On being pro-life

I'm going to claim a mantle I never thought I would: I'm pro-life.

Of course, that means something far different from the mainstream definition.

You won't see me picketing Planned Parenthood clinics yelling "murderer" at women going in to get their yearly pap smear.

Instead you will see me working to make contraception available freely, so that pregnancies are prevented in the first place, and women for the large part won't have to make the agonizing choice to abort their fetus.

You won't see me voting for politicians who work to gut programs aimed at children and families in the cause of "fiscal responsibility", while they line the pockets of their wealthy backers. Bill Gates doesn't need a handout; a mother struggling to feed and care for her children does. And it's not a "handout": it's an investment in fostering a strong, healthy society, one in which all its members flourish, rather than just a privileged few.

You won't see me in church nodding my head in assent over the evils of abortion, and then go out and bray for a murderer's blood to be spilled in an execution. The idea that life is so sacred that you have to take it in revenge for its criminal ending is a logical pretzel I can't make. And the past ten years have shown that many of those on death row are there unjustly, years of their lives stolen through prosecutorial malfeasance and the incompetence of defense attorneys. Innocent lives have been ended because of the zeal to extract an eye for an eye.

You won't see me marching proudly down the street with an assault rifle slung over my shoulder to exercise my "rights". That is nothing be a show of the victory of death over life, of fear over hope, of the language of violence over the practice of peace. Christ blessed the peacemakers, not those who gloried in fantasies of war.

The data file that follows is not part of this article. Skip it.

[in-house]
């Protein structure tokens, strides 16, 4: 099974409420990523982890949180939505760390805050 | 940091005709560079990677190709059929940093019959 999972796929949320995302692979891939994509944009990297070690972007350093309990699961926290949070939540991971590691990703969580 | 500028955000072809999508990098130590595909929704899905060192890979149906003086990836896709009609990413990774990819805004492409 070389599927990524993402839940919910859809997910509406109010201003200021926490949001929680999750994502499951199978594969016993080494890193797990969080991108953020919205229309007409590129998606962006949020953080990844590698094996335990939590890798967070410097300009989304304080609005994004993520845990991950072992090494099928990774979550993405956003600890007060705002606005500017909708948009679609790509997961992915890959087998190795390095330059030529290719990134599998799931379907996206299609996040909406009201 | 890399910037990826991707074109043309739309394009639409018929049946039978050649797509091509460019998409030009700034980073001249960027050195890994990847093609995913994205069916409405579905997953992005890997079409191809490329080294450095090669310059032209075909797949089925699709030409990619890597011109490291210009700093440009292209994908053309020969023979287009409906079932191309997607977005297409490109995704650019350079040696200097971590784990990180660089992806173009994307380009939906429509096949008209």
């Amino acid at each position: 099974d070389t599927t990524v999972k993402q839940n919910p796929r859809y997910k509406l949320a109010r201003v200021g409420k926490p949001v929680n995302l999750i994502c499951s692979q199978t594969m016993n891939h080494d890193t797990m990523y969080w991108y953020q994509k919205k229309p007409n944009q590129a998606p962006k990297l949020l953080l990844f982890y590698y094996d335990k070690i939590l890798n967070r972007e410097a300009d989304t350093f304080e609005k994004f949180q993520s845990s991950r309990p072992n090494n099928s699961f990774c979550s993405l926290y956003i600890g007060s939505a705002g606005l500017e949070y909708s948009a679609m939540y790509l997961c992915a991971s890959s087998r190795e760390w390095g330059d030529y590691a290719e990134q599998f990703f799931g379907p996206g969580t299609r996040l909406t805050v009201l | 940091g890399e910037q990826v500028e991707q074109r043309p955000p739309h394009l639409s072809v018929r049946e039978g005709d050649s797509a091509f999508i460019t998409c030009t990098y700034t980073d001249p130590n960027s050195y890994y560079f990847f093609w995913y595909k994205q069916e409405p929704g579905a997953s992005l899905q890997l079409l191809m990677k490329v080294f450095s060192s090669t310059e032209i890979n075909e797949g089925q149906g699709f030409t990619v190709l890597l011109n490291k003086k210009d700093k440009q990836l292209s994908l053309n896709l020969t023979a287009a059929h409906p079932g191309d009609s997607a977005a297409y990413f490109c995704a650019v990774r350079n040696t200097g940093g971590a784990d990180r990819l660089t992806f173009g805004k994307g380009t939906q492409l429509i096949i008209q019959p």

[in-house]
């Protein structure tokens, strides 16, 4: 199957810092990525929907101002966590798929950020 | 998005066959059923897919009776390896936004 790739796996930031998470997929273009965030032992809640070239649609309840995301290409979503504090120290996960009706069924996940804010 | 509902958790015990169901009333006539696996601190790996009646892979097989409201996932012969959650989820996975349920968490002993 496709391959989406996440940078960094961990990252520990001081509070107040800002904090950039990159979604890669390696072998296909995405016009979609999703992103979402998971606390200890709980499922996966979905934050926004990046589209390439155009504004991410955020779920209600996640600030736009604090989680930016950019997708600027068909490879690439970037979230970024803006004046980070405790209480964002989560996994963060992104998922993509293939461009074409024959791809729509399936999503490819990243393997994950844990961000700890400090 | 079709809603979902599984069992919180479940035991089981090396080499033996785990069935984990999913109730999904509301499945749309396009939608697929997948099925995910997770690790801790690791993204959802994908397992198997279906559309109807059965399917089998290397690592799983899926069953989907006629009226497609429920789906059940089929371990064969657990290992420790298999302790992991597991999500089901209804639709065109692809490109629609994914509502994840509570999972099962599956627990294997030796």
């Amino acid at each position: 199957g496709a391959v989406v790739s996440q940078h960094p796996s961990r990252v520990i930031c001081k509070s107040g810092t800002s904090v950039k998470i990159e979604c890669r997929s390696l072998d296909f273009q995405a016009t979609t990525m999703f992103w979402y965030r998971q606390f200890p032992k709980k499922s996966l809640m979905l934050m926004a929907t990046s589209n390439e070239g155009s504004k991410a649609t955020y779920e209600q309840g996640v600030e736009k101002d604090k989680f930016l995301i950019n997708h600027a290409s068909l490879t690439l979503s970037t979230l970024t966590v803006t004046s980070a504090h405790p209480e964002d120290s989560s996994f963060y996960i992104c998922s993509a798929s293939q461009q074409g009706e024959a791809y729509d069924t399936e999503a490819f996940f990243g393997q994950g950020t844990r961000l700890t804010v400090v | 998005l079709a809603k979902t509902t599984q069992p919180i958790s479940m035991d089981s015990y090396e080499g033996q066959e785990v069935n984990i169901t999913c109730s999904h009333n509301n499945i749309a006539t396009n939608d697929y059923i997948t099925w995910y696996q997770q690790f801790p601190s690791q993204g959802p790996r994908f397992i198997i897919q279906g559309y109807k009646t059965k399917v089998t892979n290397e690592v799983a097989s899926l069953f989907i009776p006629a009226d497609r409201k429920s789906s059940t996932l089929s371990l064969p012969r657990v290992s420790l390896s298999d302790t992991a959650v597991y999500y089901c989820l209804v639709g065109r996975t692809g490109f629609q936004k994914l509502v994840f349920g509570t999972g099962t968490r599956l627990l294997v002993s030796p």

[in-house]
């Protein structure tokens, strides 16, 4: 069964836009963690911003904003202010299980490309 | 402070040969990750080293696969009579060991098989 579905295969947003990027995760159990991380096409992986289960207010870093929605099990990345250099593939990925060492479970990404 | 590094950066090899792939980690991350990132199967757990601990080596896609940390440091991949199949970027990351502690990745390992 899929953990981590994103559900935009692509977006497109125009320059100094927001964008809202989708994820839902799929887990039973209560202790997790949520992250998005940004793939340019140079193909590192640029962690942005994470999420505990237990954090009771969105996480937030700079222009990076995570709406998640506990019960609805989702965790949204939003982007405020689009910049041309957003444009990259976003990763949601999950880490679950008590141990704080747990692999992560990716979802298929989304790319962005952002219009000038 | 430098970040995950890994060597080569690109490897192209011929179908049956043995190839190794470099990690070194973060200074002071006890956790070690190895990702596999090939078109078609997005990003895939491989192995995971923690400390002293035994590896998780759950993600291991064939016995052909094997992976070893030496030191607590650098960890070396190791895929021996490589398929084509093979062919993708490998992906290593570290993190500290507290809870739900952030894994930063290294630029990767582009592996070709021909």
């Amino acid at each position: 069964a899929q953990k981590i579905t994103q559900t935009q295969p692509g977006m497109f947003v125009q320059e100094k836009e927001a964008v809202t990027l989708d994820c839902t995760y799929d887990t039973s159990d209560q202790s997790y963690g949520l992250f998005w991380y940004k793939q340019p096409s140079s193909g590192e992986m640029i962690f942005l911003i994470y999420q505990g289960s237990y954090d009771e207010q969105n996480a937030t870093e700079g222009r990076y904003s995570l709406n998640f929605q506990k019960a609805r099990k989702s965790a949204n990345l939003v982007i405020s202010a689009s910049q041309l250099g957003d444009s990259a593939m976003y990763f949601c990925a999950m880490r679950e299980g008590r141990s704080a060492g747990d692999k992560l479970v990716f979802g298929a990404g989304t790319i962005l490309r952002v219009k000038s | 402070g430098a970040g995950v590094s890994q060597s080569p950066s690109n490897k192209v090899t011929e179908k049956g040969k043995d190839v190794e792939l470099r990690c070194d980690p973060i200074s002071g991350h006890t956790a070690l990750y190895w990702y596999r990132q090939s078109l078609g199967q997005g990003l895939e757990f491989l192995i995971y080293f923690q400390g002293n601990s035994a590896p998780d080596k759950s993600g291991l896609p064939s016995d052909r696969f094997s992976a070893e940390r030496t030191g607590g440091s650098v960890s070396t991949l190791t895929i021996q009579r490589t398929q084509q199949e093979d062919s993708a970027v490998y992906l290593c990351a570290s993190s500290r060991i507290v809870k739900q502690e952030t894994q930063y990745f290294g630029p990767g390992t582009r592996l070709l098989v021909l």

You won't see me shaking my fist and yelling at my elected representatives to bar refugees from war-torn countries from coming to the United States out of an unfounded fear that there are hordes of jihadis among them. They're fleeing the jihadis. They're fleeing death and misery. The pro-life position is to offer them a place of refuge and hope while their countries are rent asunder. Those who deny them a place in our Republic would have shut the Holy Family from their homes. That they can't see that shows the paucity of their spiritual experience, a triumph of law over compassion.

Pro-life doesn't mean to bless the fetus and then condemn it to a life of penury once it's born. Anyone who calls themselves pro-life should make sure that every human being has a decent life, is not oppressed, can fulfill the sum of his ambitions. Pro-lifers have a very curious conception of life. It is in its fullest expression within the womb; after that wondrous time, its life can be nasty, brutal, and short, and it doesn't concern them.

It's the coldness and meanness of the pro-life position which is so abhorrent to me. It is a position which can only be enforced by the state intrusion they so categorically condemn in other parts of life. And, for many of them, the consequences of an abortion merit death in turn. Death is the central idea around which pro-lifers revolve. Theirs is not a celebration of life, but an adoration of death.

Of course, my tongue is slightly in my cheek claiming that I'm pro-life. But I would argue that my positions are much more pro-life than those of the traditional pro-life movement. Their stance seems to be that life begins at conception and ends at birth. It's quite befuddling, until you realize that their concern isn't for life, but for control: of a woman, of a society. As long as "pro-life" is concerned with only the nine months of gestation, it will be nothing but a mean and arid philosophy, one which betrays its own stated beliefs.

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